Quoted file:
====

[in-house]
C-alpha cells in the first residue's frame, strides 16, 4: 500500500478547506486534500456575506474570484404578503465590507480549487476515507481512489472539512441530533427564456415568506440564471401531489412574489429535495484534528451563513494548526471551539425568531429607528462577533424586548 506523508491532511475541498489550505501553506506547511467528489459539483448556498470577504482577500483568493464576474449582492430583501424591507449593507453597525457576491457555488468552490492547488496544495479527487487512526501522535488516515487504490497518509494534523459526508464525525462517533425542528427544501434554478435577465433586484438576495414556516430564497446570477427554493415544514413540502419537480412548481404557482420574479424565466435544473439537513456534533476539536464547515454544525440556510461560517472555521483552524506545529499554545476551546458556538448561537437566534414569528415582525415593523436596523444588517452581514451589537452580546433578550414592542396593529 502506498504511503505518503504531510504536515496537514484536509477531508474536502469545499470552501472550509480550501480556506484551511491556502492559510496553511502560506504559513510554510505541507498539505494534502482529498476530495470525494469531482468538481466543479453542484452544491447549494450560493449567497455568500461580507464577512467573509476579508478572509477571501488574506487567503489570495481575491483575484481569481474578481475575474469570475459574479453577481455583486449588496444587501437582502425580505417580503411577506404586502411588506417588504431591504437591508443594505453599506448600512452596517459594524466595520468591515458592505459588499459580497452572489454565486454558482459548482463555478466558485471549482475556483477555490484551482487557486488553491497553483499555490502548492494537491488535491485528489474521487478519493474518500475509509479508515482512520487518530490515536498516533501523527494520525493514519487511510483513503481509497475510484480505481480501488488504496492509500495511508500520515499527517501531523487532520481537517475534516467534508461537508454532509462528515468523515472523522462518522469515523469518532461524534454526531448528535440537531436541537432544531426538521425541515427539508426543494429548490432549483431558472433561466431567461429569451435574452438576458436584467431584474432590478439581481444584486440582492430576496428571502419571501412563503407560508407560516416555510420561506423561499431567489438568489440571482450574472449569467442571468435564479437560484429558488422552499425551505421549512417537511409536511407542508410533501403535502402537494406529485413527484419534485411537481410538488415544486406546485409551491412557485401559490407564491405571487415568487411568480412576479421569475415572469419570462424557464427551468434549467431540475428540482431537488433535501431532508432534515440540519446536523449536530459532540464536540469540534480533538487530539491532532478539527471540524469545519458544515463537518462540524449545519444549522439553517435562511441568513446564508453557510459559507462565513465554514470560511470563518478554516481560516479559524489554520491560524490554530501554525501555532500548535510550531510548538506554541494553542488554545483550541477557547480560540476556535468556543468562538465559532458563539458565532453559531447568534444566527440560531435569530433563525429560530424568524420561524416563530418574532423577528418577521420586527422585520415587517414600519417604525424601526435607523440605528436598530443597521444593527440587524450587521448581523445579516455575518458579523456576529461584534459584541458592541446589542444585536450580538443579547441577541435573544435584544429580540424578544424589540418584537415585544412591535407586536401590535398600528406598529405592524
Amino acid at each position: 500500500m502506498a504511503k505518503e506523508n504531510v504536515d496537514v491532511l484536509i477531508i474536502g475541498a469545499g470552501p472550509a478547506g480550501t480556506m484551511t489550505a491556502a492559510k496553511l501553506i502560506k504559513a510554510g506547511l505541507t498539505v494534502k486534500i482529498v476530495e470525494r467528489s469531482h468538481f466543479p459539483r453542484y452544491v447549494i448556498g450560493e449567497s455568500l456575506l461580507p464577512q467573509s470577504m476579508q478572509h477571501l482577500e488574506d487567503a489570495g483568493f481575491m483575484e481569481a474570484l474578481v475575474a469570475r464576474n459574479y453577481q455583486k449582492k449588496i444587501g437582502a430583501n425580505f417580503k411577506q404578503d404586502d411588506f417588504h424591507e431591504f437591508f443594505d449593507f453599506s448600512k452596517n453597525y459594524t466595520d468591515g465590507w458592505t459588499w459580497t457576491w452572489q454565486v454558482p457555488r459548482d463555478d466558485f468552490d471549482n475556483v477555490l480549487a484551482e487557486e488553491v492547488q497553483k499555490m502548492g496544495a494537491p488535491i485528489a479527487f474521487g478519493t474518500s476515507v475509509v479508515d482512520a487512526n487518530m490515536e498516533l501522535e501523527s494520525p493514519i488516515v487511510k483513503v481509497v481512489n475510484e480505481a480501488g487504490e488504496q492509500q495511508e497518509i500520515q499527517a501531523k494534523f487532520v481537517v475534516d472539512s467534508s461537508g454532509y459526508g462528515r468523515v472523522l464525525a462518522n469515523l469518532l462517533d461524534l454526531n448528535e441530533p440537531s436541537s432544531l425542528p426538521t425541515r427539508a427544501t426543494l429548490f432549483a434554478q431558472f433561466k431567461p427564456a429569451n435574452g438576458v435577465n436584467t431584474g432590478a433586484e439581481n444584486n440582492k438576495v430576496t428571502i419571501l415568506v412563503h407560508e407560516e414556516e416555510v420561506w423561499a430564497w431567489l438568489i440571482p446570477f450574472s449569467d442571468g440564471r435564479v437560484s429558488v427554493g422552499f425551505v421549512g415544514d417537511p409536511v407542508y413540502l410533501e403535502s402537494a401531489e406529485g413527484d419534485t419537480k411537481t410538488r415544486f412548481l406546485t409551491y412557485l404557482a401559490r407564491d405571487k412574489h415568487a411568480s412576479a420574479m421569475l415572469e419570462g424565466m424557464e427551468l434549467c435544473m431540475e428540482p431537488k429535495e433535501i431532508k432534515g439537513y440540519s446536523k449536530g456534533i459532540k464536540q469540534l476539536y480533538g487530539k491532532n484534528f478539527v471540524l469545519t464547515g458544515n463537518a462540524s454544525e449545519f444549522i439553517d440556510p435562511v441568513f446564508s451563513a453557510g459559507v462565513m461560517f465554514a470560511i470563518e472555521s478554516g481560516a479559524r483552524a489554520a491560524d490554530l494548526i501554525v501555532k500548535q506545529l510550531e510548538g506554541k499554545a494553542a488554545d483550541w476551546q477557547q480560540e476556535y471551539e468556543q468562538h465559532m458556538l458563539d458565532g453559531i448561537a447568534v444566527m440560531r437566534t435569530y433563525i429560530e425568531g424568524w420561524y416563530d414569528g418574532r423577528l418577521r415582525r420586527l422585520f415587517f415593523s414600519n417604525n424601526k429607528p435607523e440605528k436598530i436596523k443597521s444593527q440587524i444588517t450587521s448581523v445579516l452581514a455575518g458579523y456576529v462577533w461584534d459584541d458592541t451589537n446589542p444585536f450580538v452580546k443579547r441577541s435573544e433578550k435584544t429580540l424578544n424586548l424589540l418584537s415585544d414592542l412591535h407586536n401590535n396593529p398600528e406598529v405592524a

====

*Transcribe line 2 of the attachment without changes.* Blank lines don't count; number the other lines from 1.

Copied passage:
C-alpha cells in the first residue's frame, strides 16, 4: 500500500478547506486534500456575506474570484404578503465590507480549487476515507481512489472539512441530533427564456415568506440564471401531489412574489429535495484534528451563513494548526471551539425568531429607528462577533424586548 506523508491532511475541498489550505501553506506547511467528489459539483448556498470577504482577500483568493464576474449582492430583501424591507449593507453597525457576491457555488468552490492547488496544495479527487487512526501522535488516515487504490497518509494534523459526508464525525462517533425542528427544501434554478435577465433586484438576495414556516430564497446570477427554493415544514413540502419537480412548481404557482420574479424565466435544473439537513456534533476539536464547515454544525440556510461560517472555521483552524506545529499554545476551546458556538448561537437566534414569528415582525415593523436596523444588517452581514451589537452580546433578550414592542396593529 502506498504511503505518503504531510504536515496537514484536509477531508474536502469545499470552501472550509480550501480556506484551511491556502492559510496553511502560506504559513510554510505541507498539505494534502482529498476530495470525494469531482468538481466543479453542484452544491447549494450560493449567497455568500461580507464577512467573509476579508478572509477571501488574506487567503489570495481575491483575484481569481474578481475575474469570475459574479453577481455583486449588496444587501437582502425580505417580503411577506404586502411588506417588504431591504437591508443594505453599506448600512452596517459594524466595520468591515458592505459588499459580497452572489454565486454558482459548482463555478466558485471549482475556483477555490484551482487557486488553491497553483499555490502548492494537491488535491485528489474521487478519493474518500475509509479508515482512520487518530490515536498516533501523527494520525493514519487511510483513503481509497475510484480505481480501488488504496492509500495511508500520515499527517501531523487532520481537517475534516467534508461537508454532509462528515468523515472523522462518522469515523469518532461524534454526531448528535440537531436541537432544531426538521425541515427539508426543494429548490432549483431558472433561466431567461429569451435574452438576458436584467431584474432590478439581481444584486440582492430576496428571502419571501412563503407560508407560516416555510420561506423561499431567489438568489440571482450574472449569467442571468435564479437560484429558488422552499425551505421549512417537511409536511407542508410533501403535502402537494406529485413527484419534485411537481410538488415544486406546485409551491412557485401559490407564491405571487415568487411568480412576479421569475415572469419570462424557464427551468434549467431540475428540482431537488433535501431532508432534515440540519446536523449536530459532540464536540469540534480533538487530539491532532478539527471540524469545519458544515463537518462540524449545519444549522439553517435562511441568513446564508453557510459559507462565513465554514470560511470563518478554516481560516479559524489554520491560524490554530501554525501555532500548535510550531510548538506554541494553542488554545483550541477557547480560540476556535468556543468562538465559532458563539458565532453559531447568534444566527440560531435569530433563525429560530424568524420561524416563530418574532423577528418577521420586527422585520415587517414600519417604525424601526435607523440605528436598530443597521444593527440587524450587521448581523445579516455575518458579523456576529461584534459584541458592541446589542444585536450580538443579547441577541435573544435584544429580540424578544424589540418584537415585544412591535407586536401590535398600528406598529405592524